From the Journals

Financial incentives affect the adoption of biosimilars



The adoption of the infused biosimilar infliximab therapies Inflectra and Renflexis was slower at an academic medical center than at a neighboring Veterans Affairs Medical Center (VAMC) during the same time period in 2015-2019, according to an analysis published in Arthritis and Rheumatology.

Dr. Joshua F. Baker

Dr. Joshua F. Baker

The use of the biosimilars also was associated with cost savings at the VAMC, but not at the academic medical center, which illustrates that insufficient financial incentives can delay the adoption of biosimilars and the health care system’s realization of cost savings, according to the authors.

Medicare, which is not allowed to negotiate drug prices, is one of the largest payers for infused therapies. Medicare reimbursement for infused therapies is based on the latter’s average selling price (ASP) during the previous quarter. Institutions may negotiate purchase prices with drug manufacturers and receive Medicare reimbursement. Biosimilars generally have lower ASPs than their corresponding reference therapies, and biosimilar manufacturers may have less room to negotiate prices than reference therapy manufacturers. Consequently, a given institution might have a greater incentive to use reference products than to use biosimilars.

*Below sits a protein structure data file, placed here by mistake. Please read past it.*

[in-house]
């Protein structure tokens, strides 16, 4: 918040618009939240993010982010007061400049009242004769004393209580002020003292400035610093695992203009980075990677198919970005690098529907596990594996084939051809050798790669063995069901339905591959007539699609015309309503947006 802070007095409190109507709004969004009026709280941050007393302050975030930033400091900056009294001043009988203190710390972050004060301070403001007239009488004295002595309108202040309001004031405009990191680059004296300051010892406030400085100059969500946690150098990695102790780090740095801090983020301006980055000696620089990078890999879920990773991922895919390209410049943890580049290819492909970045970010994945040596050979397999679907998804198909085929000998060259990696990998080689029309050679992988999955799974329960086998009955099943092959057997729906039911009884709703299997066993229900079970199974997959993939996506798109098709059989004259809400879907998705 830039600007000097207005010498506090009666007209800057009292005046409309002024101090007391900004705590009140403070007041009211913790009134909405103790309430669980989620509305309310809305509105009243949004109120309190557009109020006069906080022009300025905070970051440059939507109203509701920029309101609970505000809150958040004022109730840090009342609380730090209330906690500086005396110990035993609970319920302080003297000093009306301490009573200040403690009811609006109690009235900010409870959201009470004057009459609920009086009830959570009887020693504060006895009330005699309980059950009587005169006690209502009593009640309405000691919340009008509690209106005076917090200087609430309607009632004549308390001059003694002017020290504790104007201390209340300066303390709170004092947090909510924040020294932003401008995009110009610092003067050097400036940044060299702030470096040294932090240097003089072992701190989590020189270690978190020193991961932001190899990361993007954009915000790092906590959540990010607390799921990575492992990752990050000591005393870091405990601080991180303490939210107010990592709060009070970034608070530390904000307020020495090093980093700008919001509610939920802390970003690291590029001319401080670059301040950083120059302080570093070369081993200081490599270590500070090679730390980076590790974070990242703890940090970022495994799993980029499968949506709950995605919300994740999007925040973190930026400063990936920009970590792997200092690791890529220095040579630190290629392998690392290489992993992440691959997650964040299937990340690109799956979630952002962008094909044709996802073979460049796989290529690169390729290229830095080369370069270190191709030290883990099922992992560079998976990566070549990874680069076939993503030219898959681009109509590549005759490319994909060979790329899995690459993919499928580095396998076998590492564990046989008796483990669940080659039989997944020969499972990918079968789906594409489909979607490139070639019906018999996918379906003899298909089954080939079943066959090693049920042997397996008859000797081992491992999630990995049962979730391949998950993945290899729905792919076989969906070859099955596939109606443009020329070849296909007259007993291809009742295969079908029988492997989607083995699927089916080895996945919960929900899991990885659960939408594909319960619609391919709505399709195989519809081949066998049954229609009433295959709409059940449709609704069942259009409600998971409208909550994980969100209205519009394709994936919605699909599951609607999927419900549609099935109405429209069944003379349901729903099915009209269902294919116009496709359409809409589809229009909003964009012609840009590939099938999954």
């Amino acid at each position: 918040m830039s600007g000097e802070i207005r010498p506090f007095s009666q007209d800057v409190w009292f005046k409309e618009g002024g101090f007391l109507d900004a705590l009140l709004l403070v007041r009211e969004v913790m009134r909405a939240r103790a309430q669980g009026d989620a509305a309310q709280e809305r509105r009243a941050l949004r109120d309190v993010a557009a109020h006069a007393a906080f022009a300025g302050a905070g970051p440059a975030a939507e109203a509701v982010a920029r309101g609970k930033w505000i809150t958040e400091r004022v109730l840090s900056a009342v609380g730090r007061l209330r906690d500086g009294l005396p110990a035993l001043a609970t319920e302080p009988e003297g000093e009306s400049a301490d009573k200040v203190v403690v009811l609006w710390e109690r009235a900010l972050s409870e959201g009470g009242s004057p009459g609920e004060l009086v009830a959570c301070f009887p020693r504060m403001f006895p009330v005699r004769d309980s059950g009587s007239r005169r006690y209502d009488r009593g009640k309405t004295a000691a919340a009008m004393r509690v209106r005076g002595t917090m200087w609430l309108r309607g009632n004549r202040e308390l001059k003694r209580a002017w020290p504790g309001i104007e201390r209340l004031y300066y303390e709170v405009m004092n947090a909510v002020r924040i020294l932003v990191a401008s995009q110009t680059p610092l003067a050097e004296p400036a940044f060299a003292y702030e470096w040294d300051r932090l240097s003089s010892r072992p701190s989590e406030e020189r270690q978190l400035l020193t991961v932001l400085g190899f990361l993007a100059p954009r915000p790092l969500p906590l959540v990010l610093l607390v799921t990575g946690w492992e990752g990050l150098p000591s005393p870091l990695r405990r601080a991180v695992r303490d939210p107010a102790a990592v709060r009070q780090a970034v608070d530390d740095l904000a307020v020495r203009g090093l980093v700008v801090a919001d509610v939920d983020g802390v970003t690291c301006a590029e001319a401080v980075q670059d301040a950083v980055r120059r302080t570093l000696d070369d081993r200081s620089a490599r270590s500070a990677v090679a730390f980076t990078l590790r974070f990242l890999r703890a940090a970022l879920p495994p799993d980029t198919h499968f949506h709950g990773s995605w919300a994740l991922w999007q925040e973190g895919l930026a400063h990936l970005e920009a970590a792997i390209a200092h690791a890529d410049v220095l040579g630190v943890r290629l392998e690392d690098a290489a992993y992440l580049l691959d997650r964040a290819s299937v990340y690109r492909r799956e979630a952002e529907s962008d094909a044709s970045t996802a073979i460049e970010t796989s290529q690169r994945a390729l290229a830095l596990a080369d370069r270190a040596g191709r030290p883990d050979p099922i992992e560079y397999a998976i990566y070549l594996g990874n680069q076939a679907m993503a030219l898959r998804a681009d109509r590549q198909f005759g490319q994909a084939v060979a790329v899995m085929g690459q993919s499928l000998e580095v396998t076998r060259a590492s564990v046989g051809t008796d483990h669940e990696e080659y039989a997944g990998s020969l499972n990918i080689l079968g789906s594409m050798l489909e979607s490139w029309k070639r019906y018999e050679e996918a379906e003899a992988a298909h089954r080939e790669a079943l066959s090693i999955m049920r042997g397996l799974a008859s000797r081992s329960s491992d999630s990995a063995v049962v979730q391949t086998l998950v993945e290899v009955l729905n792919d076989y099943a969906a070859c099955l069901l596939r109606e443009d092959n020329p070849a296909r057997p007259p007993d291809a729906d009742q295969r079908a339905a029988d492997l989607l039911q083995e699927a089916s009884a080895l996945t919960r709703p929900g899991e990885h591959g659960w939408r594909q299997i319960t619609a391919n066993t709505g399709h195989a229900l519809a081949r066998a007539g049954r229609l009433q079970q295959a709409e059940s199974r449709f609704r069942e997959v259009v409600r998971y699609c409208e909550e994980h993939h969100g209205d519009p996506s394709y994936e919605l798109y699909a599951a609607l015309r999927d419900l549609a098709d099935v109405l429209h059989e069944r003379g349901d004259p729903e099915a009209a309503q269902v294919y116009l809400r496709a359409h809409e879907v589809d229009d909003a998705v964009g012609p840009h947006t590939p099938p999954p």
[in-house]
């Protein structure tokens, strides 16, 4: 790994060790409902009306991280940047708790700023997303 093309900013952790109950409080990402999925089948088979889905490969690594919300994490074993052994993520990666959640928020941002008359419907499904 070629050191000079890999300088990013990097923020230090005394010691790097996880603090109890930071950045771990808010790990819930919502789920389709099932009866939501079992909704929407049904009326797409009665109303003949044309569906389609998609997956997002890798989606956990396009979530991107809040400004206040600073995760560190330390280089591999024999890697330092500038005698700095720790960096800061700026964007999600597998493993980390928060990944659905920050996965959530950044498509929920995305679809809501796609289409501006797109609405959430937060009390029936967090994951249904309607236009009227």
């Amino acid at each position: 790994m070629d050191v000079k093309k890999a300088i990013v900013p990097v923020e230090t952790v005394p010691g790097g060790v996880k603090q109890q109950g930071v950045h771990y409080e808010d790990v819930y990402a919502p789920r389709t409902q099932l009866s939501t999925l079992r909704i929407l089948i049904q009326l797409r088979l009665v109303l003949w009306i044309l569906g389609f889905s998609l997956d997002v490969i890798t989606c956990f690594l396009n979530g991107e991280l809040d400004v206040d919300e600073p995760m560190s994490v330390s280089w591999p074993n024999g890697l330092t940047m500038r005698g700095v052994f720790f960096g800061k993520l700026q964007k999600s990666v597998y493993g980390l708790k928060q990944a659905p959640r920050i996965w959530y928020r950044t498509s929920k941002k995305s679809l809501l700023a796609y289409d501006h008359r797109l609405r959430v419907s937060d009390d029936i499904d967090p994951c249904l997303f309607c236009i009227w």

An examination of pharmacy data

The VA negotiates drug prices for all of its medical centers and has mandated that clinicians prefer biosimilars to their corresponding reference therapies, so Joshua F. Baker, MD, of the University of Pennsylvania and the Corporal Michael J. Crescenz VAMC, both in Philadelphia, and his colleagues hypothesized that the adoption of biosimilars had proceeded more quickly at a VAMC than at a nearby academic medical center.

The investigators examined pharmacy data from the University of Pennsylvania Health System (UPHS) electronic medical record and the Corporal Michael J. Crescenz VAMC to compare the frequency of prescribing biosimilars at these sites between Jan. 1, 2015, and May 31, 2019. Dr. Baker and his associates focused specifically on reference infliximab (Remicade) and the reference noninfusion therapies filgrastim (Neupogen) and pegfilgrastim (Neulasta) and on biosimilars of these therapies (infliximab-dyyb [Inflectra], infliximab-abda [Renflexis], filgrastim-sndz [Zarxio], and pegfilgrastim-jmdb [Fulphila]).

Because Medicare was the predominant payer, the researchers estimated reimbursement for reference and biosimilar infliximabs according to the Medicare Part B reimbursement policy. They defined an institution’s incentive to use a given therapy as the difference between the reimbursement and acquisition cost for that therapy. Dr. Baker and colleagues compared the incentives for UPHS with those for the VAMC.

VAMC saved 81% of reference product cost